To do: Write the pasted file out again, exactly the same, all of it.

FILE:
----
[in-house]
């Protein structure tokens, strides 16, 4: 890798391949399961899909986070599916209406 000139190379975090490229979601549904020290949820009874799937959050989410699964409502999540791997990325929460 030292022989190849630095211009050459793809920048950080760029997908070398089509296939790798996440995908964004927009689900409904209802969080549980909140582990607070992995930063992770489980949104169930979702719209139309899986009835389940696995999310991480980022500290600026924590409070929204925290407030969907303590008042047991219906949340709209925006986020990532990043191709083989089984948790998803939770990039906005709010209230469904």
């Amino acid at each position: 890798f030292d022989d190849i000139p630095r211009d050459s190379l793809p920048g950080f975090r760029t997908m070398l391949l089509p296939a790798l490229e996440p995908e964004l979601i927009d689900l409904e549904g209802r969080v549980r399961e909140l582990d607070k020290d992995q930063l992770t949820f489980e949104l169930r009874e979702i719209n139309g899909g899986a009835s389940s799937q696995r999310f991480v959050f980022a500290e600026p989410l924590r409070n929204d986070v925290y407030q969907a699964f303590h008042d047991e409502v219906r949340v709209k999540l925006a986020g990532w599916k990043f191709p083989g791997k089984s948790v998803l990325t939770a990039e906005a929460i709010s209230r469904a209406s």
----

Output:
[in-house]
């Protein structure tokens, strides 16, 4: 890798391949399961899909986070599916209406 000139190379975090490229979601549904020290949820009874799937959050989410699964409502999540791997990325929460 030292022989190849630095211009050459793809920048950080760029997908070398089509296939790798996440995908964004927009689900409904209802969080549980909140582990607070992995930063992770489980949104169930979702719209139309899986009835389940696995999310991480980022500290600026924590409070929204925290407030969907303590008042047991219906949340709209925006986020990532990043191709083989089984948790998803939770990039906005709010209230469904």
């Amino acid at each position: 890798f030292d022989d190849i000139p630095r211009d050459s190379l793809p920048g950080f975090r760029t997908m070398l391949l089509p296939a790798l490229e996440p995908e964004l979601i927009d689900l409904e549904g209802r969080v549980r399961e909140l582990d607070k020290d992995q930063l992770t949820f489980e949104l169930r009874e979702i719209n139309g899909g899986a009835s389940s799937q696995r999310f991480v959050f980022a500290e600026p989410l924590r409070n929204d986070v925290y407030q969907a699964f303590h008042d047991e409502v219906r949340v709209k999540l925006a986020g990532w599916k990043f191709p083989g791997k089984s948790v998803l990325t939770a990039e906005a929460i709010s209230r469904a209406s």